We love La Baie de Saint-Jeanth because it has more energy and brighter colors than most of his earlier coastal works. While Boudin is well known for painting the sea, beach parties and sailboats, this piece is more focused on the beauty of the landscape. The brush work is masterfully done to create the light and texture of the scene. This is a strong piece that is indicative of work done later in Eugene Boudin’s career.
By age 26, Eugene Boudin traveled to Paris and was exposed to many styles of art. He was particularly influenced by 17th Century Dutch masters. It was at this time that fellow artist, Johan Jongkin, encouraged him to paint plein-air. He was one of the first French artists to do so. He was soon introduced to art critic, Charles Baudelaire who helped him build his reputation and exhibit at the Paris Salon. He won a third-place medal in 1881 and a Gold Medal in 1889 at the Exposition Universelle. He also became a knight of the Légion of Honor.
In 1874, Boudin exhibited his work along with his friend, Claude Monet in the first Impressionist exhibition. He was never considered as avant-garde as the other artist working in this style. He always retained elements of Realism. Famous Paris dealer, Paul Durand-Ruel took an interest in Eugene Boudin’s work and helped to firmly establish his place in art history.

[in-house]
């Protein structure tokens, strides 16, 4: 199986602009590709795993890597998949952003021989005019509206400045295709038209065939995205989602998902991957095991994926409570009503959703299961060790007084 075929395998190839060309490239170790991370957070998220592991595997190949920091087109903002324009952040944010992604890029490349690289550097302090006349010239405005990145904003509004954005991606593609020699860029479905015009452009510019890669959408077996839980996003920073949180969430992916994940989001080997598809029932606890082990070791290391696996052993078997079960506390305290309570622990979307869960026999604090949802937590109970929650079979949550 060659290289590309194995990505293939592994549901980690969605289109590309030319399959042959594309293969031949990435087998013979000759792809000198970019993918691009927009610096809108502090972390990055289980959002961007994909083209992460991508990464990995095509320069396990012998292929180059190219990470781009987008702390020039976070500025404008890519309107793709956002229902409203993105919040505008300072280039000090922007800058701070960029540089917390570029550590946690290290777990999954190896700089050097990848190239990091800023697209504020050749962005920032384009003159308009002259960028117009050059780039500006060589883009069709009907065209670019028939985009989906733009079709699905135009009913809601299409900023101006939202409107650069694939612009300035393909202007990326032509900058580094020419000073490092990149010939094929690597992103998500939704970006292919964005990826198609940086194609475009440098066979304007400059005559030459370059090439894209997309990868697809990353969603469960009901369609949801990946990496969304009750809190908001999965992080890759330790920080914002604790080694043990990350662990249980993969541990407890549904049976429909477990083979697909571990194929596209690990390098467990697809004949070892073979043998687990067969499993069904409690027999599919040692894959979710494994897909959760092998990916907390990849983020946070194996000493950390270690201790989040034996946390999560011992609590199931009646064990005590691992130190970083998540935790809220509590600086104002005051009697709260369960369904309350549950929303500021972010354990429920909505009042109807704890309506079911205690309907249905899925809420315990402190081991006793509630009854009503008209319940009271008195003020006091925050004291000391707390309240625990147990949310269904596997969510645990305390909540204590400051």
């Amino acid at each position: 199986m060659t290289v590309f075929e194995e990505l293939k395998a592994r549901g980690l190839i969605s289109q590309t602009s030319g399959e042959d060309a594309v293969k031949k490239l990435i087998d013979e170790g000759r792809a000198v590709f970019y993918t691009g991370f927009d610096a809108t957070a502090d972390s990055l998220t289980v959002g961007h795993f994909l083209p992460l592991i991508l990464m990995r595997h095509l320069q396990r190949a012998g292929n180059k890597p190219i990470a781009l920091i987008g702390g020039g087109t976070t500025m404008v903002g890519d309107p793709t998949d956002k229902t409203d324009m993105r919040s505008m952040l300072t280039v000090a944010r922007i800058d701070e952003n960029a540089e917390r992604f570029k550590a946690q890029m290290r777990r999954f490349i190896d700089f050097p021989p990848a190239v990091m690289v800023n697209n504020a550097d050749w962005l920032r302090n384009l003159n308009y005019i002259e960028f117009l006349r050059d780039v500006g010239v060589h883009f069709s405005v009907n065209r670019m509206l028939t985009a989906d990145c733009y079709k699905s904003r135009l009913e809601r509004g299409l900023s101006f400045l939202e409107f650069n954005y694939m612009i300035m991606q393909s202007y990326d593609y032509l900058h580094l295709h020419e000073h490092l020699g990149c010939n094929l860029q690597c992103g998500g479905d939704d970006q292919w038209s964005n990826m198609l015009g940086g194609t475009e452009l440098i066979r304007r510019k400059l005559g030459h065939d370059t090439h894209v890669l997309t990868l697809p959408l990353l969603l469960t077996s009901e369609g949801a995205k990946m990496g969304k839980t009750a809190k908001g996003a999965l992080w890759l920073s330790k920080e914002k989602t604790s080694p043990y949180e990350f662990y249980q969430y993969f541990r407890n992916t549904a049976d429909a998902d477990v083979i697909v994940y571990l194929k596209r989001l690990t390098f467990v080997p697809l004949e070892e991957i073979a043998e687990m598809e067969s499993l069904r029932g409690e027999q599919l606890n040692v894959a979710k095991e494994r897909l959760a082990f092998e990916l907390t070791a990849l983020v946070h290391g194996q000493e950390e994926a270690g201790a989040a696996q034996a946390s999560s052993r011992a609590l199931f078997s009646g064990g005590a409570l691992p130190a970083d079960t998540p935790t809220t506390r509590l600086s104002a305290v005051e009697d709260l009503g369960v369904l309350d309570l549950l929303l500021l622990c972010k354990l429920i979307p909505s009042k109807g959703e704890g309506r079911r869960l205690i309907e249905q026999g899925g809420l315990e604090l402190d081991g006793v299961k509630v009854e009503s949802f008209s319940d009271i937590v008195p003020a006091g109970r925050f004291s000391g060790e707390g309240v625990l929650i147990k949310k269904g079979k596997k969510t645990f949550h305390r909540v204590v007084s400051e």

Nature was an important influence on his work. He wrote: “Nature is far richer than I can ever represent her. My pictures are flawed, perhaps my dreams are better. Perfection! Elusive perfection. Sometimes I look at the light which bathes the earth, shimmers on water, and plays on people’s clothing and I feel positively faint at the idea of how much genius is necessary to overcome so many difficulties.”
Eugene Boudin traveled to the Mediterranean late in his career and fell in love with the light and color found there. This influence is seen in his later work as his color pallet becomes more vibrant. This remarkable artist died in 1898.